Negative and positive gearing

Most businesses and many people borrow money at some stage to make a purchase, or to invest. Also known as ‘gearing’, borrowing to invest includes any type of borrowing to invest, whether it is a cash loan for a new business, investment property or for buying shares.

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Gearing

Gearing is often considered to be highly risky, but it can also be good debt and the association of high risk with gearing only applies if the borrower has failed to plan for their gearing.

One major advantage of borrowing to invest or gearing is that it allows investors to almost instantaneously access more funds. This allows them to reap large returns on investments. As an investor, you’ll have more funds available which will allow you to take advantage of opportunities as they arise and diversify their investment portfolio.

Through gearing, you can have quick access to funds by taking out a quick cash loan when a good speculative or share opportunity arises. If you’re a smart, experienced investor, you’ll know when to use quick loans to pool funds and multiply returns. On the other hand, there are some newbies who fail and lose more (or in worse cases everything) when the market fails and still have to pay the loan – this results in negative gearing.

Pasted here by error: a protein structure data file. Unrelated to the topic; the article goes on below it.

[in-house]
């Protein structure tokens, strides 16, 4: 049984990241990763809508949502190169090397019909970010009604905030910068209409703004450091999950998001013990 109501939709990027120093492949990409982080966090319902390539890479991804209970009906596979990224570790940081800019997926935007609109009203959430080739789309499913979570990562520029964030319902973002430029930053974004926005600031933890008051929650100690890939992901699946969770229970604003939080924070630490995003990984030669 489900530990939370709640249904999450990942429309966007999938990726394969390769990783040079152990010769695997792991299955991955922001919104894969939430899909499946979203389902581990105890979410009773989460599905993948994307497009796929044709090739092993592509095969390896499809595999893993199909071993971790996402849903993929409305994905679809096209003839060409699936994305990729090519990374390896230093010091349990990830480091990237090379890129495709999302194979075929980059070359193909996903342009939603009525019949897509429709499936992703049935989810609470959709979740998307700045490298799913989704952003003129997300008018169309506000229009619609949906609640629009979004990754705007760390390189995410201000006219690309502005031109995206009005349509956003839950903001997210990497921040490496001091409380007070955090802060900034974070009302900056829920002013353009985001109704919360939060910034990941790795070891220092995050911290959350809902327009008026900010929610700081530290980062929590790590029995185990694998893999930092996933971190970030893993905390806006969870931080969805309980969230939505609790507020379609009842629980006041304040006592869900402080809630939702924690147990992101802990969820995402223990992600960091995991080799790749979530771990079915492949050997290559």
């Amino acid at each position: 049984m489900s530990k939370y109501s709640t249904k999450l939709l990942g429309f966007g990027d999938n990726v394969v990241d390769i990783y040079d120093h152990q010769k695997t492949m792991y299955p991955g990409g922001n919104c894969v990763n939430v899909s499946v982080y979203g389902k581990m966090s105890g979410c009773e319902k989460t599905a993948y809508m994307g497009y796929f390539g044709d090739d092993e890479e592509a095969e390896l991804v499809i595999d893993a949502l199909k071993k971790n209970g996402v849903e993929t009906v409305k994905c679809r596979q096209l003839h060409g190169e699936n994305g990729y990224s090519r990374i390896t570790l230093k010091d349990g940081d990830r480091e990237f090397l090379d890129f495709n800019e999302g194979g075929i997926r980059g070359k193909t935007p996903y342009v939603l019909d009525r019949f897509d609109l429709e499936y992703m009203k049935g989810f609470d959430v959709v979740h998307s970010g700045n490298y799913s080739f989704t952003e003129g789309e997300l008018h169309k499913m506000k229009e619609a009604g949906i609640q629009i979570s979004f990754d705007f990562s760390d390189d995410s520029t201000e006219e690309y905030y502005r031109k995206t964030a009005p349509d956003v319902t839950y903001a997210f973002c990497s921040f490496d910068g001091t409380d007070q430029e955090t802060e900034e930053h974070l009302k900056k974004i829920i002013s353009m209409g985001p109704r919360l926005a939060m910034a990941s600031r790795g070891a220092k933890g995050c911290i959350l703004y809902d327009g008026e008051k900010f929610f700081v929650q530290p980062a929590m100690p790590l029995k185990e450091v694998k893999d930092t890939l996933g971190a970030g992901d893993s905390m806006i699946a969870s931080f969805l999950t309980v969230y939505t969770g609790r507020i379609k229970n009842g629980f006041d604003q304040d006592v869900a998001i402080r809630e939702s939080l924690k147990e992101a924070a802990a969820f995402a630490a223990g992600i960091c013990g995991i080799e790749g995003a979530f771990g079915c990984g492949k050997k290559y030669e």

Negative gearing is an offset against any other sources of income that you have so you end up paying less tax. It happens when the interest and costs associated with the investment are more than the income you receive from the shares, property, or any other kind of investment. In other words, negative gearing applies to any sort of money borrowed to purchase any income-generating investment, and not only property.

For more on positive, negative gearing, and everything you need to learn about borrowing to invest, read this: https://www.moneysmart.gov.au/investing/invest-smarter/negative-and-positive-gearing